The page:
How to navigate the Internet around PRISM

Google and YouTube may be under NSA surveillance, but you can still surf the web without Big Brother watching


Recently released National Security Agency documents indicate the U.S. government is “tapping directly into the central servers” of your favorite Internet services as part of a secret program called PRISM.

So much for those privacy policies, huh?

The Guardian and Washington Post revealed the stunning extent of the PRISM snooping operation: the NSA and FBI are monitoring Microsoft, Google, YouTube, Yahoo, Facebook, Skype, Apple, and others.

Those companies have largely denied the reports, saying they never allowed the government direct access to their servers. Government officials have admitted the program exists, however, and President Obama himself defended it as legal in a Friday morning press conference.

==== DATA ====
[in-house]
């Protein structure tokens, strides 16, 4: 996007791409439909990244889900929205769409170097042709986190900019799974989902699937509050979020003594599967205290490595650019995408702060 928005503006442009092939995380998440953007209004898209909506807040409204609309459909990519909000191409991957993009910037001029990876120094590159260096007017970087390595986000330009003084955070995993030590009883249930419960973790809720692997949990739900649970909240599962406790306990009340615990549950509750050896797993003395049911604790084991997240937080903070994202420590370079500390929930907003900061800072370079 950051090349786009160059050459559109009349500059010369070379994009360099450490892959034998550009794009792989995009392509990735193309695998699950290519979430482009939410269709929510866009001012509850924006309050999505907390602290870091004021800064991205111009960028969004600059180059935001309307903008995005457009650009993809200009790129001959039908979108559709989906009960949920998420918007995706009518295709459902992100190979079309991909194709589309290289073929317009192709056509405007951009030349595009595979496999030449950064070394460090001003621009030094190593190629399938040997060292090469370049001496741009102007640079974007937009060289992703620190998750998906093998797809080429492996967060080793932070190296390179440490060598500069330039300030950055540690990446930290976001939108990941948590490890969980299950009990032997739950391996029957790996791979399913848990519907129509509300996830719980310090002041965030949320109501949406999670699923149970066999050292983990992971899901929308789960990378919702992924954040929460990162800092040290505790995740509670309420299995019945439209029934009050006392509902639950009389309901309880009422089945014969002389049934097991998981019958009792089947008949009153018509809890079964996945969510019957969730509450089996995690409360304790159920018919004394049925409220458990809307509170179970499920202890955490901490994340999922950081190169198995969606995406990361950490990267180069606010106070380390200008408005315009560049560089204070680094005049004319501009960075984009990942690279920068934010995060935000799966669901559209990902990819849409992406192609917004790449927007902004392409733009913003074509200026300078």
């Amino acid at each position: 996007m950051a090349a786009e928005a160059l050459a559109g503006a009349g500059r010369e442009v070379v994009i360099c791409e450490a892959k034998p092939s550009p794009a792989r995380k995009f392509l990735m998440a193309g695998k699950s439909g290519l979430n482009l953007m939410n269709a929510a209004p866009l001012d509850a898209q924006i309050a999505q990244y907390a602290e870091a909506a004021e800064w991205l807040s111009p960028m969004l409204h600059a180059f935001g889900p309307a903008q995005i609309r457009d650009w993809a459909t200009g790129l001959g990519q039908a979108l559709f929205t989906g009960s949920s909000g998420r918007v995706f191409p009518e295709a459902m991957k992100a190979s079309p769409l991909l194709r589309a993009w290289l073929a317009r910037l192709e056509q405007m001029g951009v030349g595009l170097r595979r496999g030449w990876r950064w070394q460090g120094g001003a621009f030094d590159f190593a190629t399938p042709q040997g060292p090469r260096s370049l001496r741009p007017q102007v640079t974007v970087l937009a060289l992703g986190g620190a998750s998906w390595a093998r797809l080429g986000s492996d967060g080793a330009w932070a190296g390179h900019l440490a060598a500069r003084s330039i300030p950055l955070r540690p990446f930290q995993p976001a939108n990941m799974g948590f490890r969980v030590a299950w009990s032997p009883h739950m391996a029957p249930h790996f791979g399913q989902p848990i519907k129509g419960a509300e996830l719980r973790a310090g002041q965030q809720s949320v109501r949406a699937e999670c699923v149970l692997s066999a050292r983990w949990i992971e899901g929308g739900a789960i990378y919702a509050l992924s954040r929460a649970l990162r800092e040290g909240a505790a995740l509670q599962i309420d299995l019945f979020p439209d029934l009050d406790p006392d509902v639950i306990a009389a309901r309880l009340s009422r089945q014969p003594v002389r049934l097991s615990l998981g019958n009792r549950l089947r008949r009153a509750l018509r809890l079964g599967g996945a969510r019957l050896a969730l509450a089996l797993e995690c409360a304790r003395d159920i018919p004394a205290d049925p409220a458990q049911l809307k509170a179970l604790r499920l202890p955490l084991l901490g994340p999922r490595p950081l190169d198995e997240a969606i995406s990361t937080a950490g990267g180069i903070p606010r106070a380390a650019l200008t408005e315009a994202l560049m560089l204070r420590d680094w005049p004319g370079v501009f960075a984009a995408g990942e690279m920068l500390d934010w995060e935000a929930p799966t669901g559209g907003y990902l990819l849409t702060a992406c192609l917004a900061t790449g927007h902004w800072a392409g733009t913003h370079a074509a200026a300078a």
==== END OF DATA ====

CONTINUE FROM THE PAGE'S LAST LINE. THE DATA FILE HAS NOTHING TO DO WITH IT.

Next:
Naturally, privacy advocates are up in arms over the government having access to their Internet data in this way, even if officials claim PRISM only targets non-U.S. residents and citizens. These are some of the biggest companies on the Internet, and they probably know more about you and your activities than anyone else around.

Yet there are still ways you can use the Internet without having to surrender your personal information, data, and Internet habits to those firms in the program.

It might be best to use services based outside of the U.S., where the American government has no jurisdiction—bearing in mind that other governments may have their own surveillance programs, and anything you share publicly might be scooped up by security agencies anyway.

That said, here’s your guide to using the Internet without using PRISM companies.

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